IN a book called Elusive Peace that he co-wrote and edited in 1995, I William Zartman described what he called a “ripe moment” for negotiations to end an armed conflict. However, at the same time he cautioned that it is “most difficult to define and to find the appropriate moment for negotiations”. Zartman explained that “turning points” should herald the ripe moment. But at the core of the ripe moment, he outlined three conditions – a mutually hurting stalemate, a presence of valid spokespersons and a formula for a way out – that were necessary for successful negotiations. Considered against the conditions Zartman proposed, where does Myanmar’s peace process stand? For a start I strongly believe we do have all these conditions – if not in full then to a large extent. The current round of negotiations to end the armed conflict in Myanmar has been going on for more than two years. Fourteen out of 16 armed ethnic groups signed bilateral truces. Negotiations on a nationwide ceasefire agreement are nearing completion. All protagonists – the government of Myanmar and each armed ethnic group – have formal structures, and identifiable and recognised leaderships. Whether they have assumed leadership positions through formal elections or not, they have represented their groups in battle and in

Myanmar Peace Center official U Hla Maung Shwe (right) speaks with an ethnic official in Yangon on April 4. Photo: Thiri

negotiations. Most crucially, they have support within their communities and can make decisions, meeting the “valid spokespersons” condition. In Myanmar now there is also a formula for a way out: political dialogue that the government has promised time and again to find a solution to end the war. This is what the ethnic groups have demanded for years. The government has also promised that these political negotiations will be all-inclusive. The key element of the formula is the establishment of federalism, which is also the major ethnic demand. Political dialogue will iron

out what sort of federalism or what kind of power-sharing and reintegration arrangements we can all agree upon. But at least for now we can safely say that Myanmar has a formula for a way out of 64 years of armed conflict. Myanmar has met the last of Zartman’s three conditions. But how about the very first condition – a mutually hurting stalemate? One may not define the situation in Myanmar as such. But what we have is something similar to an impasse that is not conducive to all parties concerned. In fact, there is acknowledgement – tacit or open – that all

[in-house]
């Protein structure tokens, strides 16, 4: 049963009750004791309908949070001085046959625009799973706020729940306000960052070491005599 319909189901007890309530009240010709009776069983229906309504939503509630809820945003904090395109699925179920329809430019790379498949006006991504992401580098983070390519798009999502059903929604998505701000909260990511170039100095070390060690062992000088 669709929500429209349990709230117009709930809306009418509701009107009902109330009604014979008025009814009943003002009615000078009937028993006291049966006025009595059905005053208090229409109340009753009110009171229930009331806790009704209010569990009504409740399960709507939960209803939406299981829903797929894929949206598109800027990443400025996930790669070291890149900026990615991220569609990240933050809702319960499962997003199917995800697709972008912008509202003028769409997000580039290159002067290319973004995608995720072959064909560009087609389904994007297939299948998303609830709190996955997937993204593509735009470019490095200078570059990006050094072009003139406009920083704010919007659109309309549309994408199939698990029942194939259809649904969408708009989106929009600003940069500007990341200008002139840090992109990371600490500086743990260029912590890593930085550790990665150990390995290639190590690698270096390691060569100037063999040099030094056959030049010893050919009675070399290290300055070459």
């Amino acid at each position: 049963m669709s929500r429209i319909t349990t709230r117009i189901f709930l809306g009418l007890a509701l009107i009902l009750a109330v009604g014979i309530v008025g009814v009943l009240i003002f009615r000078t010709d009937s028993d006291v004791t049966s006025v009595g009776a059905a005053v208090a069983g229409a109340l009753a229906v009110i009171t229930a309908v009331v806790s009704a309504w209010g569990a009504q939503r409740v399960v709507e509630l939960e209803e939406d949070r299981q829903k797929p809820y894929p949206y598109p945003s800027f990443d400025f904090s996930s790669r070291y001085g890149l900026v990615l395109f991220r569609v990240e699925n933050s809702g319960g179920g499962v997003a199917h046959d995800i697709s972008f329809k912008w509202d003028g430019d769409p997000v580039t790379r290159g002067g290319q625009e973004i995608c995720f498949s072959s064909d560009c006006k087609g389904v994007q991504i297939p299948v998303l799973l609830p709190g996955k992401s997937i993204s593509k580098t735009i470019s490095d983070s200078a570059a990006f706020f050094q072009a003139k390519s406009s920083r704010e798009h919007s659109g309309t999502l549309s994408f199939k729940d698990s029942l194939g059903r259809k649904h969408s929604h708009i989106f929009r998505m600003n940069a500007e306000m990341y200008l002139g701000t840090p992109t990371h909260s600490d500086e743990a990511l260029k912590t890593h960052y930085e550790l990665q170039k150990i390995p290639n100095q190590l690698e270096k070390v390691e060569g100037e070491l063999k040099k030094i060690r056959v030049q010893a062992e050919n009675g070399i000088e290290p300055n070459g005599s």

Number of militia groups in Myanmar, according to government sources


While democracy has enabled multiple avenues for conflict resolution to be explored, tried and tested, the president’s personal commitment and willingness to negotiate peace with armed ethnic groups has changed the conflict landscape. Without doubt, the picture would not look as it does today without the collective response that armed ethnic leaders have shown toward the government’s peace overtures. That being said, one has to be realistic. The successful conclusion of a conflict goes beyond the ripe moment. Most importantly, a ripe moment does not last forever. For the conflict to end in Myanmar this ripe moment will have to seized – and seized with the conviction that there is only one way forward.
Aung Naing Oo is associate director of the Peace Dialogue Program at the Myanmar Peace Center.

Colop Stempelerzeugung Skopek Gesellschaft m.b.H. & Co. KG, a company incorporated in Austria, of Dr. Franz Armingstr. 5, 4600 Wels, Austria, is the Owner of the following Trade Mark:-

Reg. No. 6502/2007 in respect of “Int’l Class 16: Office requisites (except furniture), especially stamps (including self-inking stamps), inking pads, ink for stamps, cases for stamps and holders for stamps”. Fraudulent imitation or unauthorised use of the said Trade Mark will be dealt with according to law. Win Mu Tin, M.A., H.G.P., D.B.L for Colop Stempelerzeugung Skopek Gesellschaft m.b.H. & Co. KG P. O. Box 60, Yangon E-mail: makhinkyi.law@mptmail.net.mm Dated: 14 April 2014



Indonesia joins the pack against China

Does the parliament stand for cronyism?


News 15




A REMARKABLE strategic red line has been crossed in the past few weeks. The ramifications for this region are hard to predict but unlikely to be pleasant. In short, Indonesia has decided to stand up to China by openly siding with the Philippines, Malaysia, Vietnam and Brunei in refuting Beijing’s claim to virtually the entire South China Sea. That claim, epitomised by a notorious nine-dash line snaking along the coast of Southeast Asian states, means that every piece of land, even if close enough to be visible from the beach, belongs to Beijing. It is an astonishing claim that is being brutally enforced in a manner that makes Russia’s occupation of Crimea look like a schoolboy prank. Finally, it has forced Indonesia, the leading member of ASEAN, to get off the fence and join its colleagues in telling China to back off. Until now Indonesia has tried to stay out of this fearsome territorial dispute. Now that it has teamed up with the Philippines, Malaysia and Vietnam, it means a cohesive regional bloc is now ranged against the Red Dragon. What made Jakarta jump into this snake pit? Well, consider Beijing’s decade-long incremental occupation of vast swathes of the sovereign territory of ASEAN members, including most recently that of Indonesia. Ten years ago, Chinese naval forces occupied Mischief Reef, some

A protester shouts slogans during a rally in front of a building housing Chinese consular offices in Manila on April 2. Photo: AFP